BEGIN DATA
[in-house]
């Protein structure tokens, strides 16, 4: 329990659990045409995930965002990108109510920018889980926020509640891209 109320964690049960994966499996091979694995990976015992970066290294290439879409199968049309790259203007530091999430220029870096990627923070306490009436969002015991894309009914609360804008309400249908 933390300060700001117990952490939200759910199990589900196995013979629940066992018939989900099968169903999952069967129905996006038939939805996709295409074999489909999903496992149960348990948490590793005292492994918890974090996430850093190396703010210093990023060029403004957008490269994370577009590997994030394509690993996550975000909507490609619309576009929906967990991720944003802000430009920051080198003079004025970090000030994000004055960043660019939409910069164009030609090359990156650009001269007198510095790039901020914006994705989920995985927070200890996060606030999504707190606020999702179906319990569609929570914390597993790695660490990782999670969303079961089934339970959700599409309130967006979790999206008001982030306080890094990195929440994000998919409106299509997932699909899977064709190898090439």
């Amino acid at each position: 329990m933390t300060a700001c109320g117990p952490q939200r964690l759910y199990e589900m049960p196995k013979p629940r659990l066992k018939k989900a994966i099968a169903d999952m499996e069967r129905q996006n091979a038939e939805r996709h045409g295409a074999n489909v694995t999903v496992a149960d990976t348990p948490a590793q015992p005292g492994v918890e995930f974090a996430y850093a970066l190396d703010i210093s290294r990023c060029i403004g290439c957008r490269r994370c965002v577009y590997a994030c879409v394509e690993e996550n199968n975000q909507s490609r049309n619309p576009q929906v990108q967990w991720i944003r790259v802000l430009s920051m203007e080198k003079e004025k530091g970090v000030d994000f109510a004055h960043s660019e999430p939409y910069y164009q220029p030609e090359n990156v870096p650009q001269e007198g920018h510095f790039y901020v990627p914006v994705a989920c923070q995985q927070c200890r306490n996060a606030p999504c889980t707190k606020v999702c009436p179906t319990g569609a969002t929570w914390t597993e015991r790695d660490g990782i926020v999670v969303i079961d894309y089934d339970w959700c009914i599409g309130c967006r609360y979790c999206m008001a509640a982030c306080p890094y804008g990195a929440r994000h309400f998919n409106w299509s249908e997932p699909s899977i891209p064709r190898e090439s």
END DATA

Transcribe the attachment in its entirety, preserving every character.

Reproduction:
[in-house]
């Protein structure tokens, strides 16, 4: 329990659990045409995930965002990108109510920018889980926020509640891209 109320964690049960994966499996091979694995990976015992970066290294290439879409199968049309790259203007530091999430220029870096990627923070306490009436969002015991894309009914609360804008309400249908 933390300060700001117990952490939200759910199990589900196995013979629940066992018939989900099968169903999952069967129905996006038939939805996709295409074999489909999903496992149960348990948490590793005292492994918890974090996430850093190396703010210093990023060029403004957008490269994370577009590997994030394509690993996550975000909507490609619309576009929906967990991720944003802000430009920051080198003079004025970090000030994000004055960043660019939409910069164009030609090359990156650009001269007198510095790039901020914006994705989920995985927070200890996060606030999504707190606020999702179906319990569609929570914390597993790695660490990782999670969303079961089934339970959700599409309130967006979790999206008001982030306080890094990195929440994000998919409106299509997932699909899977064709190898090439």
């Amino acid at each position: 329990m933390t300060a700001c109320g117990p952490q939200r964690l759910y199990e589900m049960p196995k013979p629940r659990l066992k018939k989900a994966i099968a169903d999952m499996e069967r129905q996006n091979a038939e939805r996709h045409g295409a074999n489909v694995t999903v496992a149960d990976t348990p948490a590793q015992p005292g492994v918890e995930f974090a996430y850093a970066l190396d703010i210093s290294r990023c060029i403004g290439c957008r490269r994370c965002v577009y590997a994030c879409v394509e690993e996550n199968n975000q909507s490609r049309n619309p576009q929906v990108q967990w991720i944003r790259v802000l430009s920051m203007e080198k003079e004025k530091g970090v000030d994000f109510a004055h960043s660019e999430p939409y910069y164009q220029p030609e090359n990156v870096p650009q001269e007198g920018h510095f790039y901020v990627p914006v994705a989920c923070q995985q927070c200890r306490n996060a606030p999504c889980t707190k606020v999702c009436p179906t319990g569609a969002t929570w914390t597993e015991r790695d660490g990782i926020v999670v969303i079961d894309y089934d339970w959700c009914i599409g309130c967006r609360y979790c999206m008001a509640a982030c306080p890094y804008g990195a929440r994000h309400f998919n409106w299509s249908e997932p699909s899977i891209p064709r190898e090439s």